of Program Coordination, Planning, and Strategic Initiatives
3/5/2012 9:55:13 AM #
Current isolation protocols for exosomes are very lengthy, not relible, and require special equipment. Exosomes are still not clearly defined and there is definitely an overlap with other microvesicle types. There is an urgent need for novel isolation strategies, characterization, quantification, tracing and manipulation (eg loading with siRNA cargo and use as vehicles for in vivo delivery). Exosomes clearly have tremendous potential for basic research as well as diagnostics and therapautics applications, but the basics needs to be addressed first.
3/6/2012 11:41:54 AM #
Specific definitions need to be developed to clearly identify what kind of particle constitutes an exosome or a microvesicle and this may need to be cell type specific (may also change with age, sex, and disease state).
3/6/2012 5:22:39 PM #
Cell-derived particle populations (both natural and induced exosomes or microvesicles) would be best defined at the single particle level, including biochemical composition, molecular structure and function.
3/8/2012 6:10:52 AM #
Besides the challenges in exosome isolation and definition, another one is the yield of exosome generation. To utilize the exosome as a drug carrier, a method that could improve the yield is also highly desired.
3/14/2012 6:39:28 AM #
Vesicles are best initially defined by their biologic actions and their cells of origin. they will be inherently heterogeneous but this does not diminish their potential or significance. the can be defined by general surface epitopes but agasion this may be misleading. The debate about micovfesicle versus exosome leads no where and should be dropped.
3/19/2012 1:42:37 AM #
It is essential to know the role of exosomes in diseases such as in cancer metastasis and how one can target these to prevent the spread of cancer.
3/20/2012 2:47:35 AM #
Lots of interlab comparisons must be made to understand and exploit exosomes and other extracellular vesicles. Thus we need concensus methods to purify and characterize them. Production and collection will vary from system to system.
3/20/2012 4:24:08 AM #
Still purification of exosomes from samples (cell culture media or biological fluids) is time consuming, unreliable and based on physical methods (mostly ultracentrifugation). The only alternative is immunocapturing (currently under development). Exosomes still need clear definition and characterization. Their role in human physiology and in diseases has to be mostly addressed. New methods to both quantify and characterize exosomes are needed. Exosomes have huge potential for diagnostic and therapeutic applications, once the above issues will be satisfactorily addressed.
3/22/2012 2:16:04 AM #
One of the greatest unmet needs in the field is to understand the different subgroups of extracellular vesicles regarding their origin, distinct functions and isolation/separation. Clearly, phenotype shifts of a cell also changes the profile of the extracellular vesicles it releases, which may explain a lot of their biological functions. Understanding how to distincly eliminate or influence the RNA orin exosmoes and microvesicles, to determine the role of this specific cargo, would substnatially increase the understanding of the core mechanisms of extracellular vesicles. Further, understanding how to efficiently load RNA into exosomes may increase the possibility of achieving the goal of using exosomes as vectors for treatment with siRNA in disease. If that could be achieved, a therapy should be possible to launch within a few years, at least in severe orphan diseases.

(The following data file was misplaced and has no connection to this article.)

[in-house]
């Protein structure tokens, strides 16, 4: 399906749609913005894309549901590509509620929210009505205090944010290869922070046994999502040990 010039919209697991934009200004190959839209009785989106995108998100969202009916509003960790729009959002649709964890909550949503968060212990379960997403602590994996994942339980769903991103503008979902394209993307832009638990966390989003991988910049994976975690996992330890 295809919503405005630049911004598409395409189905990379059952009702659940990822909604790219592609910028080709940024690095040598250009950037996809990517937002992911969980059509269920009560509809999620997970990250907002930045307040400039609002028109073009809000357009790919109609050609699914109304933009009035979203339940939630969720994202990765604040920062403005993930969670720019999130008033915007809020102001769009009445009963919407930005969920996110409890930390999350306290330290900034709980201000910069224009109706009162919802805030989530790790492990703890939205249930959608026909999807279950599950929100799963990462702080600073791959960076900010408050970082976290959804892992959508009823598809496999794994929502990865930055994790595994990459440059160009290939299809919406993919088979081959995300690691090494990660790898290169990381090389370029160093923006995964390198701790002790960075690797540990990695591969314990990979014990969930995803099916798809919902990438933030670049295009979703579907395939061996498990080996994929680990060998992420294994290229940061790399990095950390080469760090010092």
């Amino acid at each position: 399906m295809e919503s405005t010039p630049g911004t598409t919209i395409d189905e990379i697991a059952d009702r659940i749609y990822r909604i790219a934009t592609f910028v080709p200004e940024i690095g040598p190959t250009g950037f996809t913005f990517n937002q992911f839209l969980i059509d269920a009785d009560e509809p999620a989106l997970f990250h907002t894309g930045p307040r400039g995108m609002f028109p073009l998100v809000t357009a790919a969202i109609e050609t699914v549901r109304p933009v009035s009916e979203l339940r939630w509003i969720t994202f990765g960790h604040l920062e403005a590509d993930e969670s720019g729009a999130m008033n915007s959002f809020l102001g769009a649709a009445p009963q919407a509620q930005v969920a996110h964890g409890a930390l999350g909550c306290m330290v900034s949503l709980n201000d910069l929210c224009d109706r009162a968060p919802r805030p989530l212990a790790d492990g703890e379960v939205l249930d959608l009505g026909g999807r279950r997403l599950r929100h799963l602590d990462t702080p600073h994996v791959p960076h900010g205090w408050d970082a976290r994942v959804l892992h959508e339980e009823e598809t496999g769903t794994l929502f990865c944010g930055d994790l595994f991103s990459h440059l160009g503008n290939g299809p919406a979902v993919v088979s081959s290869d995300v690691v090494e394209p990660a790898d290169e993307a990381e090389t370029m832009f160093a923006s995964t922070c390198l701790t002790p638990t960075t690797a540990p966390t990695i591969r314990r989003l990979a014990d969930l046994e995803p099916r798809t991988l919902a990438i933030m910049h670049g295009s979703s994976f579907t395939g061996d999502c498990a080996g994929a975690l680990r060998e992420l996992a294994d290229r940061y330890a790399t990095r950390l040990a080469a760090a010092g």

4/30/2012 11:59:54 AM #
Yes, there is a need for a standardized protocol that would define an exosome or a microvesicle. More importantly though if we must acquire skills for manipulating the content of an exosome, we must understand the biogenesis of an exsomes in minute details. There has to be a distinction made in the cargo and the candidates that are essential to the biogenesis. Although much is known there is a lot to be understood about exosome biogenesis. Considering how cells grow and differentiate it is possible that there isn't one specific pathway - understanding biogenesis in one cell type may not be applicable generally - thus there is a need to learn about exosome biogenesis in varied cell types and under varied physiological and developmental paradigms. Heterogeneity of an exosome - in its content and in its biogenesis are two important challenges that must be met right away.
5/31/2012 9:58:34 AM #
What are the major obstacles and challenges in exosome and microvesicle research?
• How to evaluate the role of exosomes in specific disease states
• How to modulate exosome content and evaluate the effect of these changes on exosome function (e.g. on inducing an inflammatory or T cell response)
• We are limited in our ability to follow exosomes in vivo and to identify the origin these exosomes.
What is needed to overcome these obstacles and challenges?
• Mechanisms to selectively knockout exosome release in a cell/tissue specific manner
• A better understanding of how components are trafficked to exosomes and approaches to manipulate the process
• Develop tools to express exosomes in vivo which can be visualized over time
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